Grim - presumably, too, if Rob's mum, still living at home in the house that is disregarded, while the council is paying for his dad's care home fees, actually dies BEFORE her husband (so the house is 'vacant') then the council can swoop down on it and use its forced sale against the care home
]

Not if Mum changes her will to give her half of the house to her children (or anyone else). It's hers to do with what she wants after death. It's not deprivation of asserts as it was her half. They can't do anything now about Dads half but they can protect Mums half should she die first

I posted on this topic sometime ago after going to a solicitors talk at local carers support. The instant one partner goes into residential home the one at home must change their will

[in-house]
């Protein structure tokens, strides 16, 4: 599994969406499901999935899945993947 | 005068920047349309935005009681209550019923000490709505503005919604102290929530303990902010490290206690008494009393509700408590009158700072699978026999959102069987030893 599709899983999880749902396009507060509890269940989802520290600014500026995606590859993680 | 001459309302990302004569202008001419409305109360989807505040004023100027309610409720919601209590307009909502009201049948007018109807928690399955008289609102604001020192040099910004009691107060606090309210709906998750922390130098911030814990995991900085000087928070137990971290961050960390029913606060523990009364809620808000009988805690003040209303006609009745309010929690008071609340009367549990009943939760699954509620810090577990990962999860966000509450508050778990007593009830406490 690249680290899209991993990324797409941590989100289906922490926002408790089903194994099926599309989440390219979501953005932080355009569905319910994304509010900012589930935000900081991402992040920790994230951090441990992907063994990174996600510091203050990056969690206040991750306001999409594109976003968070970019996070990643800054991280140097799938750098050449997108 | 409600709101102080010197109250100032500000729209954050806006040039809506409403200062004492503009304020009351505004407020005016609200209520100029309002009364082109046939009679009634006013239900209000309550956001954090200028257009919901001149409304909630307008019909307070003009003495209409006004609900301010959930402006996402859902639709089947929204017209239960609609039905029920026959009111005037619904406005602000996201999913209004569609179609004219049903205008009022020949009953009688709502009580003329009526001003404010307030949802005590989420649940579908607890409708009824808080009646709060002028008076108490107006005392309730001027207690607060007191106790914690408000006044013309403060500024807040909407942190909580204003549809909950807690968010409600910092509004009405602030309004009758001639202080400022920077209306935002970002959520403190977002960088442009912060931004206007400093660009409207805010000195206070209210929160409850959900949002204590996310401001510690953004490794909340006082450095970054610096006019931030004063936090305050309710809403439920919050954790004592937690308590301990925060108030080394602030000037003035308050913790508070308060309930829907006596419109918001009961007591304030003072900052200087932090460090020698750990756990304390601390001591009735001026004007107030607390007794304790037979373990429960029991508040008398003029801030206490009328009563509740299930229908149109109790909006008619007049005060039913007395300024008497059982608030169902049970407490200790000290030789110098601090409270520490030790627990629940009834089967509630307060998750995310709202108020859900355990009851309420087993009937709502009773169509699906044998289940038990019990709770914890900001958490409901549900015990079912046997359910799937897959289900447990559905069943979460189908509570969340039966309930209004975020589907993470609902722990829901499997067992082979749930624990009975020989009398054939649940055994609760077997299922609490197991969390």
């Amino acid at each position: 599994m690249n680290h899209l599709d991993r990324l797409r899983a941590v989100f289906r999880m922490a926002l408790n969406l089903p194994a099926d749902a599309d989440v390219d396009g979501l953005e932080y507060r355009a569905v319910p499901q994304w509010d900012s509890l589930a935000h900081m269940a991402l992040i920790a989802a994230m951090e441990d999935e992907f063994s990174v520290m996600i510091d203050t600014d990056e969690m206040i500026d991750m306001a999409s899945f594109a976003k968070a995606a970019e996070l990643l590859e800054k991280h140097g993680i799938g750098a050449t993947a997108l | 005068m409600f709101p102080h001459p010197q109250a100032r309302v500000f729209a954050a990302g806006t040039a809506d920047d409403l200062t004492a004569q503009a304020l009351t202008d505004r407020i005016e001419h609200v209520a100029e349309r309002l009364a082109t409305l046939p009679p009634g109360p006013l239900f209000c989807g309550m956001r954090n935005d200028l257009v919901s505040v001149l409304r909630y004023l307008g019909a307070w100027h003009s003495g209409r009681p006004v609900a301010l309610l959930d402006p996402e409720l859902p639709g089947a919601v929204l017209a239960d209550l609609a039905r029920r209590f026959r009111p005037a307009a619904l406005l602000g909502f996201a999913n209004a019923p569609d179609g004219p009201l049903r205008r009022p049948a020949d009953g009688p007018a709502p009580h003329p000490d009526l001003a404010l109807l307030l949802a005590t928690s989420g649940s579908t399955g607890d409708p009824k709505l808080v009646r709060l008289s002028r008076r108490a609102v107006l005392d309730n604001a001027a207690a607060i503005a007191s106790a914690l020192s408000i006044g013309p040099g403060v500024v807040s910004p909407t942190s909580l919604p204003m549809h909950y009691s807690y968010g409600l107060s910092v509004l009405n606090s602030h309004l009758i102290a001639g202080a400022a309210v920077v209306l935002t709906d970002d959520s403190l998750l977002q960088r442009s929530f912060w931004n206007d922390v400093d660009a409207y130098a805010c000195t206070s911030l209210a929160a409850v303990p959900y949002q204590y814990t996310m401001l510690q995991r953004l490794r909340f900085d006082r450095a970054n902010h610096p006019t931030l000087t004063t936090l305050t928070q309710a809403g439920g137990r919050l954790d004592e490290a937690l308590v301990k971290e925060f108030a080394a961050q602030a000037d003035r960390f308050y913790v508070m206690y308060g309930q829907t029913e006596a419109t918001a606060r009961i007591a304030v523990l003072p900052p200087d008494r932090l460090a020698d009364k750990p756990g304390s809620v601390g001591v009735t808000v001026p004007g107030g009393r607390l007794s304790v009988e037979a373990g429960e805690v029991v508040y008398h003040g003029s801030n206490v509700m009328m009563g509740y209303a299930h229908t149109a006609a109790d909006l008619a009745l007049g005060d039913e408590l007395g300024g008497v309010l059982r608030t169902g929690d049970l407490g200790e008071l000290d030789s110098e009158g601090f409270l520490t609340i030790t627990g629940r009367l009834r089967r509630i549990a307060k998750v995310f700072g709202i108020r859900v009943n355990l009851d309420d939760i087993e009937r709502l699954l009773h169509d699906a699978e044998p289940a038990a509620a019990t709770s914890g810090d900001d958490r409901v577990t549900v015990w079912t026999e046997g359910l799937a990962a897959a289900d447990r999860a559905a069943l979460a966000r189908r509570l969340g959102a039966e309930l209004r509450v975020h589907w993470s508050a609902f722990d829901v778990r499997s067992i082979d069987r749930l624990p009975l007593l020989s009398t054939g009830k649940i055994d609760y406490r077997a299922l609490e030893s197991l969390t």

Mrs A, thank you - that is a really useful thing to know! It doesn't affect me personally, but I do know of a family whom it would affect, very materially.

It's such a minefield, and every newbie carer blunders across it blindfold....

So, for Rob, it sounds like it's absolutely urgent and imperative that his mum changes her will to leave her entire estate (whatever that proves to consist of when the time comes - hopefully the house, or at least half of it!) to her children, NOT her husband should he survive her!
MrsAverage wrote:
Wed Feb 07, 2018 10:31 pm
Not if Mum changes her will to give her half of the house to her children (or anyone else). It's hers to do with what she wants after death. It's not deprivation of asserts as it was her half. They can't do anything now about Dads half but they can protect Mums half should she die first

I posted on this topic sometime ago after going to a solicitors talk at local carers support. The instant one partner goes into residential home the one at home must change their will